How much did a degree and a neat resume really prepare someone for a job? The Alan Turings and Claude Shannons of the world had been eccentric, inventive, forceful people. Rule breakers. The people at Bletchley Park and Room 40 didn’t stop to check boxes; they got the job done no matter what the cost.
The Genius Plague by David Walton is a geopolitical science-fiction thriller about a fungus plague that threatens humanity.
A bunch of books get published every year. A large percentage of those books are bad. I don’t review a lot of those because I don’t bother finishing them. Some small percentage of the books that are published perfectly express the human experience, beautifully/accurately describe the nature of the world, or are so well-written, original, or just so super-fun that they are called “good.”
The Genius Plague is not bad, but it’s not really “good” either. It’s the literary equivalent of a Saturday afternoon movie or a prime time CBS television series that has a title that’s just a bunch of letters. You know the type: full of well-meaning, earnest, too-young-for-what-they-are-doing characters who speak in paragraphs, trying to save the world while dealing with a messy private life. It’s a book to read on an airplane. It’s a forgettable bit of entertainment. There isn’t going to be an epic fandom popping up for the characters of this book. Book clubs are not going to get together and analyze it (but if I’m wrong and they do, I’d suggest comparing and contrasting the United States intelligence agencies with the fungus as a discussion topic). It’s not beautifully written, with about the same level of sophistication as an Ernest Cline or Pierce Brown book.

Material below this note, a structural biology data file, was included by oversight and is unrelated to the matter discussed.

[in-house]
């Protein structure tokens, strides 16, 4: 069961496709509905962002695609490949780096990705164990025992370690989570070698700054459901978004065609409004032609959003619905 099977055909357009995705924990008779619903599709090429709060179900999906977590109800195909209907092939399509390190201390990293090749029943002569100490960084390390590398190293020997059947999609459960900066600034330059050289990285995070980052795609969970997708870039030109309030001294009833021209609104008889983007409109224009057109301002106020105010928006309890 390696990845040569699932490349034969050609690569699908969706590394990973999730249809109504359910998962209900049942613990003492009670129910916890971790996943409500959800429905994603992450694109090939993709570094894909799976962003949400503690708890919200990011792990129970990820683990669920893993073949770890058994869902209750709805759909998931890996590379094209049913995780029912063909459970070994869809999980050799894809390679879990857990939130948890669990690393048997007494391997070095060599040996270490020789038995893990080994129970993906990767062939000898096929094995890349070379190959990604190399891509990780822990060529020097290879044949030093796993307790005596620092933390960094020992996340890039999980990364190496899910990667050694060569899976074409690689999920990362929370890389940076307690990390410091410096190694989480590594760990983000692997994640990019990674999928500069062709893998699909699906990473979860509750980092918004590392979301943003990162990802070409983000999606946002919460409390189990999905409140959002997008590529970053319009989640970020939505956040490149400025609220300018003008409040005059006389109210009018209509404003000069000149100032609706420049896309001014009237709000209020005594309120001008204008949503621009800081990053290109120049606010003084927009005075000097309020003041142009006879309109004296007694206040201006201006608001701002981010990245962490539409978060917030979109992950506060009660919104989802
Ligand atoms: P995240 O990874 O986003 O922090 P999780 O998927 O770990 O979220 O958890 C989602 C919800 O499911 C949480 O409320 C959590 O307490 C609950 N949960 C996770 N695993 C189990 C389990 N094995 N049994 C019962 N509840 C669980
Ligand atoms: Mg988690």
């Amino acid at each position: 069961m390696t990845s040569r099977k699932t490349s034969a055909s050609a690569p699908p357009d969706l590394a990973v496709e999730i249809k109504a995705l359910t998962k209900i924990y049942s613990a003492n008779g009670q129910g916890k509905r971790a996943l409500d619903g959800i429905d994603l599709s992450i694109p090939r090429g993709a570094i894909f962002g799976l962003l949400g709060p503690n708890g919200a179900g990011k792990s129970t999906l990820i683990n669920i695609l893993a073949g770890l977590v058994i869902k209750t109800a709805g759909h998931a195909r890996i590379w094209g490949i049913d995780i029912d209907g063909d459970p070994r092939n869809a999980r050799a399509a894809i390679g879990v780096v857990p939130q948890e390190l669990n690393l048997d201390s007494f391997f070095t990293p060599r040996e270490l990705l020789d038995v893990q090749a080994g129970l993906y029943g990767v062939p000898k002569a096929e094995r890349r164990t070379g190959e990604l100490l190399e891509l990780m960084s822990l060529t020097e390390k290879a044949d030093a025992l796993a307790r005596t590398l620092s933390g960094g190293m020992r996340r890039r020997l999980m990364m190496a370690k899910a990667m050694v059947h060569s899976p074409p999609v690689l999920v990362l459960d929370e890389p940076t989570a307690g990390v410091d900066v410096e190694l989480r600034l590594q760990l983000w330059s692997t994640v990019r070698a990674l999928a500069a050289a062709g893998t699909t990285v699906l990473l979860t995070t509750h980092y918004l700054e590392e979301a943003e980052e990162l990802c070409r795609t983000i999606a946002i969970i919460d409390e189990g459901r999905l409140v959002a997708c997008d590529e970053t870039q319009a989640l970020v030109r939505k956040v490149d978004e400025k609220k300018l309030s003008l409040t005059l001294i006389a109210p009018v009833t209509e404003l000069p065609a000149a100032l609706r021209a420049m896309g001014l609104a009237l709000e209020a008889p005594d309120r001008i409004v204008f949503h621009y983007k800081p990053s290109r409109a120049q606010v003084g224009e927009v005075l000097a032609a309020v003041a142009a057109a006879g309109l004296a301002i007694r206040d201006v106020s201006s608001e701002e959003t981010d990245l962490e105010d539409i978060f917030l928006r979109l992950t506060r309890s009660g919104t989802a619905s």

All that being said, the book doesn’t suck. It’s a well-paced, easy-to-read page-turner. I was able to read about 100 pages of the book per day, and not only could I manage that pace, I wanted to maintain it because I wanted to know what happened next. It’s apparent that a lot of research went into the book. I also appreciated that the author took the time to explain things that other, lesser books, might gloss over. What I mean is that sometimes I would have a reaction like, “Wait, but what about x?” The author, anticipating this inquiry by readers, would usually address x in the very next sentence or paragraph. Since the book is a “present day” science fiction story – such that stuff really shouldn’t be explained by “magic science,” I really appreciated that effort by the author. Don’t get me wrong, there are some really goofy “sciencey” things in this book, but it works so hard to justify them, I just can’t hold them against it.
The Genius Plague is a fun, pretty ok book. I feel like the concept of the book had a lot more potential than what was ultimately utilized, but it is by no means a “bad read.”
My rating: 3 stars